• The project is made up of gamers / people looking to get into the industry; a good deal of experience in this area has been gained and can be passed on.
  • One of our goals is that this project will gain some traction with the public as development progresses. You as a contributor would be able to point to a well recognized development project that has a tangible release of software.
  • Templates to assist in creation of art assets (textures, meshes) will be provided.
  • Various tutorials and guides will be available for ease of initiation.


For the source code, we suggest a common open-source license such as the GPL.

The GPL is oft misunderstood, so a brief summary follows.

You are allowed to access and use source code placed under GPL after you accept the GPL license. No restrictions or obligations are placed on you, with one exception: As soon as you make a binary release of a program containing GPL-ed code, you must thereafter license all of the code constituting it under the GPL.

As a concrete example, three use-cases are discussed.

1) You use GPL-ed source code to generate screenshots of an interesting graphical effect. As long as you do not publically release a compiled version of the program, you are under no obligation to place the source code under GPL. This means that the modifications you have made to the code can remain your property and secret, though we would appreciate seeing your changes so that 0 A.D. may be improved to the benefit of all.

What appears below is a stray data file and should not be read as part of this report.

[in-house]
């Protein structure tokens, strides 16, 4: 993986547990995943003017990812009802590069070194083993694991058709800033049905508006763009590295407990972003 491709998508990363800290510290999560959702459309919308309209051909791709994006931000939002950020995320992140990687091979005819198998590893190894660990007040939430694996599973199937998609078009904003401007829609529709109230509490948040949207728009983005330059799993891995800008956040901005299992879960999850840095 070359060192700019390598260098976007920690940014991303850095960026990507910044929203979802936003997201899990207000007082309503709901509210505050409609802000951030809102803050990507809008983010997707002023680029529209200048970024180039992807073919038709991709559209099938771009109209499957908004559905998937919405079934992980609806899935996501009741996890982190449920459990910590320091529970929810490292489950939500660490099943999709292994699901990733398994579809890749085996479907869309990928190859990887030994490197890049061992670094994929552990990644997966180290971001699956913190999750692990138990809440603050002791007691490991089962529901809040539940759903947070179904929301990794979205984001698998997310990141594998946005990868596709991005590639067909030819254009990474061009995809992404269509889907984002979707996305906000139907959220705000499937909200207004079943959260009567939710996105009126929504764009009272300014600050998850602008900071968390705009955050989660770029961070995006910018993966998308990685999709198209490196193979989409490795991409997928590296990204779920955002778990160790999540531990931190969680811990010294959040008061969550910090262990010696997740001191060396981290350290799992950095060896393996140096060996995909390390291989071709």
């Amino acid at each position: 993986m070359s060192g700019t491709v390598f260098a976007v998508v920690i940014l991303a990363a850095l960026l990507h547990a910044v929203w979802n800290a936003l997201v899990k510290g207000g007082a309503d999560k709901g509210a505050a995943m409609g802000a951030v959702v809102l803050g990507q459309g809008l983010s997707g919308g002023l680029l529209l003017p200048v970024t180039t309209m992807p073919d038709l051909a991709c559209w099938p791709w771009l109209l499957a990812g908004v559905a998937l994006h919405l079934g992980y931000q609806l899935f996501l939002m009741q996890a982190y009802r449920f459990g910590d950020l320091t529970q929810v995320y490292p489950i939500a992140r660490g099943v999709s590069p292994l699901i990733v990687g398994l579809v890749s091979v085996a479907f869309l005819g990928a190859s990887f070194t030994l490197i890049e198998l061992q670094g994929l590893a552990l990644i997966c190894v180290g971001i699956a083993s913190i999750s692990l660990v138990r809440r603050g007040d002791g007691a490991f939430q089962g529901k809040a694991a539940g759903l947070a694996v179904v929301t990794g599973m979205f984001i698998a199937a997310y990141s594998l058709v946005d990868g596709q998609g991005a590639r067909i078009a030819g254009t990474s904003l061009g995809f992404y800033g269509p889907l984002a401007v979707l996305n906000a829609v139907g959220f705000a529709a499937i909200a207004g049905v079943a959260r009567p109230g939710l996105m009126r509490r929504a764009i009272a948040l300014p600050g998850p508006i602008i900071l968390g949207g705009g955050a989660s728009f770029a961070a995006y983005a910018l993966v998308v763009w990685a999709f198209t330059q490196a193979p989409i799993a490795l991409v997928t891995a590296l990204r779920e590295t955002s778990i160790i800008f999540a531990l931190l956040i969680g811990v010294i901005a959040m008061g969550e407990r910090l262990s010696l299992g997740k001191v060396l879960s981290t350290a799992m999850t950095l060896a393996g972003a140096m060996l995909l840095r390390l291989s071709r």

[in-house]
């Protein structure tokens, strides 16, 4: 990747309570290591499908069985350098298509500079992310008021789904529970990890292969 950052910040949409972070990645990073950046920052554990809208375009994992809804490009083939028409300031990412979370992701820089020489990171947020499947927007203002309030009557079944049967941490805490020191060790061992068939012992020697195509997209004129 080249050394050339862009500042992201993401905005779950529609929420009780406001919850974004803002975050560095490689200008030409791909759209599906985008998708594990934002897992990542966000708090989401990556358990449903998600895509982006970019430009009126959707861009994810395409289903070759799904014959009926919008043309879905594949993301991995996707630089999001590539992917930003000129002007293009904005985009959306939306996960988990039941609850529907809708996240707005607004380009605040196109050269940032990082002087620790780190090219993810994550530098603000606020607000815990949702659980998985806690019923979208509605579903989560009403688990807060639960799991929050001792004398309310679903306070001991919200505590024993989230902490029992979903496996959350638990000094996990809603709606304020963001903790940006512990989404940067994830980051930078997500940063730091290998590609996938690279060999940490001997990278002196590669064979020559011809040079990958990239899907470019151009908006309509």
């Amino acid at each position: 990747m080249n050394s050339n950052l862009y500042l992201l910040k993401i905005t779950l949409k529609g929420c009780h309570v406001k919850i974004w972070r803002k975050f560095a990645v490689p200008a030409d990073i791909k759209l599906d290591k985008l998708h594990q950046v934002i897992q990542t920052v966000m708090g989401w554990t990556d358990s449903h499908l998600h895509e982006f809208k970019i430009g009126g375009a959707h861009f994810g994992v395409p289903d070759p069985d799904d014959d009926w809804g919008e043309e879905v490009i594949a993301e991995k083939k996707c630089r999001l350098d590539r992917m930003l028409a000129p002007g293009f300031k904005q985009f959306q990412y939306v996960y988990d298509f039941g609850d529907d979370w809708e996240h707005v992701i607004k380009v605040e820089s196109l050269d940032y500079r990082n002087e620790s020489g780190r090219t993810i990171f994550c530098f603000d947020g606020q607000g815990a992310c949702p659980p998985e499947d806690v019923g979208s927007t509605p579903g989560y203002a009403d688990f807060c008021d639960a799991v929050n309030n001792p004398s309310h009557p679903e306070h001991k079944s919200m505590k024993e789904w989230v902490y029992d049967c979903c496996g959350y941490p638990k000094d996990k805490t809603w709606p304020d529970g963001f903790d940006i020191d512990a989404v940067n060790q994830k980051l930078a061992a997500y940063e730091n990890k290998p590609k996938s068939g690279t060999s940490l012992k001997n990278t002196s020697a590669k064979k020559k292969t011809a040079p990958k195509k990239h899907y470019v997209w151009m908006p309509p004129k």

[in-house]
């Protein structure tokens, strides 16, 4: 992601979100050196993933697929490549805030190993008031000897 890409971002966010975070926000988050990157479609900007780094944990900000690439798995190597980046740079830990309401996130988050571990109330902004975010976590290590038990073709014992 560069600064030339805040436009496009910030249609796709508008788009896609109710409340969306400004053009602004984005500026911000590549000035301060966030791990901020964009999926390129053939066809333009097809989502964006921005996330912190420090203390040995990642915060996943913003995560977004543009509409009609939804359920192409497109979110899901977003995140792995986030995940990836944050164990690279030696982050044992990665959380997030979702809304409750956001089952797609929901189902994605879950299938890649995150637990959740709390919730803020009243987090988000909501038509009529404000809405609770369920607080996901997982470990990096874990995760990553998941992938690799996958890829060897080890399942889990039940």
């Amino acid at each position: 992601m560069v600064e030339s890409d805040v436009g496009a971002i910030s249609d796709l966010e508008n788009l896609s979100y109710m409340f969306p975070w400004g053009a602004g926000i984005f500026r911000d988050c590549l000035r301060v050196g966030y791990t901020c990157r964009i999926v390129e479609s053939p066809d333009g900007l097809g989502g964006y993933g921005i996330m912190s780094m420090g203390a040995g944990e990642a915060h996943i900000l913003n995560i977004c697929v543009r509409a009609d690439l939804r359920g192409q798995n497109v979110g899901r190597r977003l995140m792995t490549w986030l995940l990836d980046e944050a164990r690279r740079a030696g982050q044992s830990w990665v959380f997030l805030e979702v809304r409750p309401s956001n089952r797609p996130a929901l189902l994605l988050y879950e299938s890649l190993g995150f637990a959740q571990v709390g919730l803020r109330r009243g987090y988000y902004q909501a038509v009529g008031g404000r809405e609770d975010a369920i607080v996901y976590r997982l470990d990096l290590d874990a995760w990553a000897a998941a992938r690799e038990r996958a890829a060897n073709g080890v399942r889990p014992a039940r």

2) You compile an unmodified version of the game source code and release it to the public (e.g. to act as a mirror). The GPL then requires you to also release the source code, or to provide a written offer promising to make the code available to anyone who asks.

3) You make changes to the initial GPL-ed code and wish to also distribute a compiled demo to the public. Note that the GPL is not concerned with any modifications you may make to code; this act is not restricted in any way. The only obligation you are under is to also place the entire source code that generated the demo under GPL, i.e. make it available to the public. This means that the next person who downloads your demo can further tweak it, and ensures he has the same chance you had to modify the source code.


When can this get started? Now!

Last modified 10 years ago Last modified on Feb 26, 2014, 5:23:01 AM